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Frida Kahlo painted The Two Fridas in 1939 following her agonised divorce from her beloved husband and fellow artist Diego Rivera.
It is a surrealistic reproduction of herown likenesses, split into two different yet physically dependent entities. As a young artist Kahlo approached the renowned mural painter Rivera to seek advice about the trajectory of her own career. Showing him a selection of four canvases including Self Portrait in a Velvet Dress, Kahlo and Rivera immediately forged a bond and began a relationship. Married a few later, the pair had a turbulent domestic life, suffering explosive bouts of arguments and countless affairs. Rivera turned a blind eye to Kahlo’s affairs with women but flew into furious tempers over any encounters with men. The final straw was when Kahlo found out that Rivera had had an affair with her young sister Cristina.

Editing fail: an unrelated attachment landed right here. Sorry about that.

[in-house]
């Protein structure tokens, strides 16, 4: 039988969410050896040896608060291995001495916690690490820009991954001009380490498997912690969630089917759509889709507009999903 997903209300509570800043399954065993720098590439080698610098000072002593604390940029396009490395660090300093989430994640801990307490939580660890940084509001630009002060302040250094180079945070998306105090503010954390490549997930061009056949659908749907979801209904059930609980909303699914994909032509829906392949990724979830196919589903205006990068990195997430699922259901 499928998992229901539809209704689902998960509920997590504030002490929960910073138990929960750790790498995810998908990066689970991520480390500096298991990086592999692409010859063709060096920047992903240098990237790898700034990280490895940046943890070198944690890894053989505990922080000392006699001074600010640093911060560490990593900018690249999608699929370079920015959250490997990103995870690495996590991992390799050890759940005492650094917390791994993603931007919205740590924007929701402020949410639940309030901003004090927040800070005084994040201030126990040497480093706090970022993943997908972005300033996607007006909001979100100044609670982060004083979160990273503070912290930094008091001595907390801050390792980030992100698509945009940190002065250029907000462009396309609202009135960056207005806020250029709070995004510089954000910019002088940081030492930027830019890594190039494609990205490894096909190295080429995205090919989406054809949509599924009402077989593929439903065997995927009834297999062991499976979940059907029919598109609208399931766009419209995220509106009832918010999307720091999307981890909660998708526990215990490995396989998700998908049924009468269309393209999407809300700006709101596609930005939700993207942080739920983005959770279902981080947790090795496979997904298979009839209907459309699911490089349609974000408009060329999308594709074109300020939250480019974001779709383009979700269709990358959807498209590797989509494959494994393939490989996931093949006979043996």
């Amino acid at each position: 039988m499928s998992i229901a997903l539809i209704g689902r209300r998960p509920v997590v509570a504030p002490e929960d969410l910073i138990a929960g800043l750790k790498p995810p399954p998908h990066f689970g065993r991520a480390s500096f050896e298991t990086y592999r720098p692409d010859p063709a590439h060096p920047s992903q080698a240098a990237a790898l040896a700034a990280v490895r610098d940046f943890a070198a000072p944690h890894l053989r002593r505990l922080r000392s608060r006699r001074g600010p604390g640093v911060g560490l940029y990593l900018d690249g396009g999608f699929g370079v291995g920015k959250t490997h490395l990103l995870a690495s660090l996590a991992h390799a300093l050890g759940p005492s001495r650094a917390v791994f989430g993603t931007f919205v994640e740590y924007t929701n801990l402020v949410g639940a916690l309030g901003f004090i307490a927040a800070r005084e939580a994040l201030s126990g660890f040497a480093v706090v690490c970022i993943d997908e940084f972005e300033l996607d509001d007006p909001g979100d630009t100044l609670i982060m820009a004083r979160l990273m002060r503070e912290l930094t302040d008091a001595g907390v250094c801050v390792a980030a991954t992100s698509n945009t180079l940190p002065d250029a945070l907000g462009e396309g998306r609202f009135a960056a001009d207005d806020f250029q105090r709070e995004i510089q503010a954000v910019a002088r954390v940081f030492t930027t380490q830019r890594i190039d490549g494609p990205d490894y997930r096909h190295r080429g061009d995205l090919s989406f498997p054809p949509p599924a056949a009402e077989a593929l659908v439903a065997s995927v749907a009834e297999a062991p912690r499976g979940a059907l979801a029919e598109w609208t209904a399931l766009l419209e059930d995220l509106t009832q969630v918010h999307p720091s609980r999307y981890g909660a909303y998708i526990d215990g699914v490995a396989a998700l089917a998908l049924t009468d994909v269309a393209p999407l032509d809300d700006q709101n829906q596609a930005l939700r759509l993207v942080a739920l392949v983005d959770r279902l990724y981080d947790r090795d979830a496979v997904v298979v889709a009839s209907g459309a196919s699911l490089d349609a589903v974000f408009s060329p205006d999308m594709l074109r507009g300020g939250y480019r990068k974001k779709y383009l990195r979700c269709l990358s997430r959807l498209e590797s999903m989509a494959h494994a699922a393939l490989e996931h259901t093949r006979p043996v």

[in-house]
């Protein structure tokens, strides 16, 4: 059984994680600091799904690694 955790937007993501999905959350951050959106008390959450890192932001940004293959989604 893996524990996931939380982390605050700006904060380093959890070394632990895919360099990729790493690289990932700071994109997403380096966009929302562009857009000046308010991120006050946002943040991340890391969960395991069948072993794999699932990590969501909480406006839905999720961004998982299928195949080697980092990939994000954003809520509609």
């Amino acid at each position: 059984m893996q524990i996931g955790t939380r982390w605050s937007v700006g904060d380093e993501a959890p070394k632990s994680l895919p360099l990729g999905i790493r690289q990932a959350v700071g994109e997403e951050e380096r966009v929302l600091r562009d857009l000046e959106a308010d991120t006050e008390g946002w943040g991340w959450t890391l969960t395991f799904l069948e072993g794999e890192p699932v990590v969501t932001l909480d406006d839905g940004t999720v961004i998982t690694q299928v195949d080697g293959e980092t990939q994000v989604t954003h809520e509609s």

After the pair divorced Kahlo painted The Two Fridas in an expression of her sense of loss and her redemptive self-reliance. Revealing the depth of her feeling of abandonment, the right hand reproduction of Kahlo is the incarnation that she felt was adored and respected by Rivera. This figure sits in a Mexican folk costume, holding a symbol of a child Diego. On the left, a Westernised Kahlo in a finely-laced wedding dress, represents the abandoned, divorced version of herself. The exposed hearts of the two incarnations, once joined by a connective vein, have been permanently separated. One broken heart, one complete, the connective vein running to the amulet holding Rivera – this painting is an anatomical dissection of a relationship between a deeply entwined couple and an exploration of Kahlo’s own sense of identity. The Fridas attempt to stop the flow of blood that emerges from Rivera, but it is no use, the two figures simply hold hands in resignation.